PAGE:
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Winter Heating: How To Choose the Best System for Your Home at the Right Price

Klubovy / Getty Images/iStockphoto
Klubovy / Getty Images/iStockphoto

With the federal government still offering incentives for energy efficient home improvements, including home heating systems, it might make sense to upgrade your home heating system as winter takes hold.

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But what kind of heating system will deliver the most bang for your buck? Here are five options with the pros, cons, and estimated costs of each.

Forced Air Furnace

A forced air furnace runs using oil, electricity, natural gas or propane. The furnace produces heat, which is pumped through ducts in your home. Forced air systems heat homes quickly as the air circulates through each room.

In general, these heating systems are fairly energy efficient, although it depends on the source of power. A system powered by natural gas will cost less to run than one powered by electricity, unless you have solar panels on your home. reported that a forced air furnace will cost roughly $4,735, although costs may be higher if you don’t have existing duct work.

Also: Get Rid of These Devices This Winter That Add Hundreds to Your Electricity Bill

Heat Pump

Heat pumps are an extremely energy efficient home heating method. The federal government is offering up to $3,200 for the installation of a heat pump system in your home, according to

This system pulls warmth from the air, water, or ground near your home and distributes it through the home. In the past, heat pumps were not suitable for homes in cold-weather climates. They were better for regions, like the South, where temperatures did not drop too far below freezing, but residents might need a boost of warmth for a few months out of the year.

However, today’s systems have been shown to heat just as effectively in cold climates. According to, global heat pump sales increased by 11% in 2022 — and certain models can even be used in colder Northern states like Maine.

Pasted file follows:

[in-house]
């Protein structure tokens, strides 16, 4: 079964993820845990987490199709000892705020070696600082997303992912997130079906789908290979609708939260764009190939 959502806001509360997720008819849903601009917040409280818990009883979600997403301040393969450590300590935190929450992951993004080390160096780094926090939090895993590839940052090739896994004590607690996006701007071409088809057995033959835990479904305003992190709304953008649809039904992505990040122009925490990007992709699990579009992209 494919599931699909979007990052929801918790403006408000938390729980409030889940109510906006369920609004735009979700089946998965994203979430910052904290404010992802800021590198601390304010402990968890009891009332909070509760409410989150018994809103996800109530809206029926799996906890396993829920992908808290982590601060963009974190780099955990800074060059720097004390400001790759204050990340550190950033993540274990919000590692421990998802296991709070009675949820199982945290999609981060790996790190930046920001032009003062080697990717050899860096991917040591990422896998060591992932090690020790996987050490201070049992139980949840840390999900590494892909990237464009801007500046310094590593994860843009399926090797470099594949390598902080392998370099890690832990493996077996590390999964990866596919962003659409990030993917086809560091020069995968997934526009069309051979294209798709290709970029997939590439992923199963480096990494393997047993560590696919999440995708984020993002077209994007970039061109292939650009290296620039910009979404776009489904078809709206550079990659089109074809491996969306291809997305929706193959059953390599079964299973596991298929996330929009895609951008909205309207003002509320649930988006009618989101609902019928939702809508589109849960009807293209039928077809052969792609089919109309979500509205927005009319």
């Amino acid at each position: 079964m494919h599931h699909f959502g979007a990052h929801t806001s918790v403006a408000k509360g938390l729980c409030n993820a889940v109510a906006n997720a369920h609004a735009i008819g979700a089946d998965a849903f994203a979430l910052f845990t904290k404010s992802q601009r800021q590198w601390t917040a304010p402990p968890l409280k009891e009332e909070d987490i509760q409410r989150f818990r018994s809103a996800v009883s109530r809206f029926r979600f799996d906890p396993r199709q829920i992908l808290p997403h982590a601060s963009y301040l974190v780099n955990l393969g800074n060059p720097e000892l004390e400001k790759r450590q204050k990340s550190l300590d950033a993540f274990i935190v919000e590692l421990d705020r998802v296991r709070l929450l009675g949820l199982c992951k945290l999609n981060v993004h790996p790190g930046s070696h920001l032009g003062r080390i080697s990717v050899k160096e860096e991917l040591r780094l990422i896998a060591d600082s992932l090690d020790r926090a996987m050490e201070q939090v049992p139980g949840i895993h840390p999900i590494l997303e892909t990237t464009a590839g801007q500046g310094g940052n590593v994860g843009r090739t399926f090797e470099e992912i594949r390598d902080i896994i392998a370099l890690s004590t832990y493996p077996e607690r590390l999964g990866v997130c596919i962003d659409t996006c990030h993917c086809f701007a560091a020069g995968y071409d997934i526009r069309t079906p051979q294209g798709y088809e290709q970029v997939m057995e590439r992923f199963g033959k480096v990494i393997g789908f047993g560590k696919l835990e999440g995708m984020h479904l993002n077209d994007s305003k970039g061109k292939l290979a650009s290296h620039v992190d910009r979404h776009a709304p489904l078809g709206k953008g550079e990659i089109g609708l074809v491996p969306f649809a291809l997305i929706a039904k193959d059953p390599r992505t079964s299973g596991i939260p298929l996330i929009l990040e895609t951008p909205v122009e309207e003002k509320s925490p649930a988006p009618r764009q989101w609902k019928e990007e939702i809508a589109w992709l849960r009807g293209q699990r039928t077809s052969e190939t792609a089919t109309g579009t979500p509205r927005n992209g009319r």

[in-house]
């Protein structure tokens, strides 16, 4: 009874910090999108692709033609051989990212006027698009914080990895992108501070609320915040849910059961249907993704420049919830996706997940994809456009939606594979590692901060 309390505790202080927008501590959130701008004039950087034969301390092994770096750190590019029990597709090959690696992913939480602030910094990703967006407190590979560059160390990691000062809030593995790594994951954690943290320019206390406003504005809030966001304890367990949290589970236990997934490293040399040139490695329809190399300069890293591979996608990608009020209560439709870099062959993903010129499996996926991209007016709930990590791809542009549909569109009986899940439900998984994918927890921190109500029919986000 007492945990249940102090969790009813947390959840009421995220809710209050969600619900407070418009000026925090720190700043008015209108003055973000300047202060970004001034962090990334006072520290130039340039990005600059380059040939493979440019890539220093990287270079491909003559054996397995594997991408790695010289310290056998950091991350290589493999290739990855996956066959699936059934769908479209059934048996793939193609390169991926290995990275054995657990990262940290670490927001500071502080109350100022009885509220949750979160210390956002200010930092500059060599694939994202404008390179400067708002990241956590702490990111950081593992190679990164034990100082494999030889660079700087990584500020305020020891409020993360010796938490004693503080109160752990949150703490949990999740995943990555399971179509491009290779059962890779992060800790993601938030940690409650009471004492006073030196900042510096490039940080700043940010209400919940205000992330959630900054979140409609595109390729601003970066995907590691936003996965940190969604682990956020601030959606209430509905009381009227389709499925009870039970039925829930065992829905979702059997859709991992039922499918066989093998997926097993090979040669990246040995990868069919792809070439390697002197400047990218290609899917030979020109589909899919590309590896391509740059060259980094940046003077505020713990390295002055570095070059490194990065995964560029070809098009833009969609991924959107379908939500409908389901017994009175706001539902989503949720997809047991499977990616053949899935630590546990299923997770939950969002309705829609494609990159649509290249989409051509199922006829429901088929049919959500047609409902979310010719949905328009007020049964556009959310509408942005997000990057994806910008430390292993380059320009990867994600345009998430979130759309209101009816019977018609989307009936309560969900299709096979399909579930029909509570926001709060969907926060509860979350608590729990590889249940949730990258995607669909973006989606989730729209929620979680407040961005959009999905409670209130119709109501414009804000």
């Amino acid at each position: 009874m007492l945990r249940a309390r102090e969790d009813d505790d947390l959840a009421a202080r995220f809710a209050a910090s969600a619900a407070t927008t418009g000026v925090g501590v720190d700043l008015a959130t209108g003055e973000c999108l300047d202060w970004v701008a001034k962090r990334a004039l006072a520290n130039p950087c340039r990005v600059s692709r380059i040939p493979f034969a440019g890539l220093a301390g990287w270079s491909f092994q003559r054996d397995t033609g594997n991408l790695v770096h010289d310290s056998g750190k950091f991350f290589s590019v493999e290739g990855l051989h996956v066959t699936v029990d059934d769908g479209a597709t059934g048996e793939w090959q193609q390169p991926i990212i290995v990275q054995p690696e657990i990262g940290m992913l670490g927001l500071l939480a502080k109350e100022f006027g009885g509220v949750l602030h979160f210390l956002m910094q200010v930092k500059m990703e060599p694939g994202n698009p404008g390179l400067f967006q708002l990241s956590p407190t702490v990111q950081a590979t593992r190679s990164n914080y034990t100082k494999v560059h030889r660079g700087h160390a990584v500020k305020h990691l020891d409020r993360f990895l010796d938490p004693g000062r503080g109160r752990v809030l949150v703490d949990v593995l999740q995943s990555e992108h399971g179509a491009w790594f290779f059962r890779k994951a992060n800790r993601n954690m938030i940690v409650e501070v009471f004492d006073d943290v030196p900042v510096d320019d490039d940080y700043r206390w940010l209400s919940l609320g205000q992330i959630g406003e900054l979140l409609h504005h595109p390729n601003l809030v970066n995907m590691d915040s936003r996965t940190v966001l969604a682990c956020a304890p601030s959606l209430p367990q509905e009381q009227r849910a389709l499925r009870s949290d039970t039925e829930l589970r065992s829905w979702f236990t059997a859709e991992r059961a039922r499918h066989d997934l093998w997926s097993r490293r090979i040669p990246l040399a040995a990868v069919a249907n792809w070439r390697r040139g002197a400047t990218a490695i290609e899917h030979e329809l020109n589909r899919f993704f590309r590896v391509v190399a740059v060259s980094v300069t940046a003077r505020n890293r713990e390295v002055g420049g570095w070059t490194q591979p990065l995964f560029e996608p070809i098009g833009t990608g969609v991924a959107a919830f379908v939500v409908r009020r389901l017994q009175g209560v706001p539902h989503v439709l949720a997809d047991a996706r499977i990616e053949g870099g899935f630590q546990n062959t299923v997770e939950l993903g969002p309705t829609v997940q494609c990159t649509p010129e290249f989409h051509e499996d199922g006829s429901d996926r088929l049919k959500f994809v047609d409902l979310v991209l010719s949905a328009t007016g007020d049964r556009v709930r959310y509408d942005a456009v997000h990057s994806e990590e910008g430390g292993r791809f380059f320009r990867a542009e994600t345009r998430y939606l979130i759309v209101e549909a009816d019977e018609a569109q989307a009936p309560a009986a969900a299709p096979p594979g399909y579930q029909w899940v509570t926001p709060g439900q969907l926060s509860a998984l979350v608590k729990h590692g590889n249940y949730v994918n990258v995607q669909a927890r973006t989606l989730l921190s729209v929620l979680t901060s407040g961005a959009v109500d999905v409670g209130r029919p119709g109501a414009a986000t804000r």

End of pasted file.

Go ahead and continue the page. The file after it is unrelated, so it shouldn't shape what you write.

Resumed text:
A cold-climate heat pump system starts at roughly $5,000, according to EnergySage, but for areas that regularly experience freezing temperatures regularly, an effective heat pump system can cost up to $9,500.

An added benefit is that a heat pump can also double as a cooling system.


A boiler system boils water and then sends hot water or steam through radiators to heat the home. The energy efficiency and cost to run these systems depend on what’s powering your boiler. The boiler may run on natural gas, oil, propane, or electricity depending on the system.

If you’re replacing the boiler heating system in your home with a newer model for energy efficiency, it can cost between $1,200 and $16,000, with the average cost falling at $7,398, according to Architectural Digest.

In-Floor Radiant Heating

Radiant heating systems reside under the floorboards of your home and provide comforting warmth from the ground up. Heat runs through hot water in a series of tubes in your subfloor to heat a room. Alternatively, some in-floor radiant heating systems use electricity to produce heat via mats or wires under the floor.

Radiant floor heating is energy efficient, working more efficiently than forced air systems, according to Green Wave Distribution. In-floor heating is also aesthetically pleasing, since it is an invisible solution underneath your floor. It can also add re-sale value to your home.

However, some radiant systems may not be effective enough to heat the entire home. A system might be used as supplemental heating in a bedroom or bathroom for added comfort.

Radiant heat can cost as much as $48,000 to install across an entire house, according to

Wood Stove

A wood stove is another form of supplemental heat, which may be adequate to heat a whole home in certain circumstances. A wood stove or a fireplace offers an energy efficient, affordable heating method. Forbes reported that a wood stove can cost between $1,500 to $5,000 to install, with the average price running between $3,000 and $5,000.

Choosing the Best System

The best heating system for your home depends on a variety of factors, including:

  • The existing system you have in place.

  • The climate in which you live.

  • Your budget.

  • Your desire for energy-efficiency.

  • Tax credits and incentives available federally and locally.

It’s best to speak to a professional contractor who can advise you — and to call around for several estimates before choosing an installer to ensure you’re getting the best service and value.

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This article originally appeared on Winter Heating: How To Choose the Best System for Your Home at the Right Price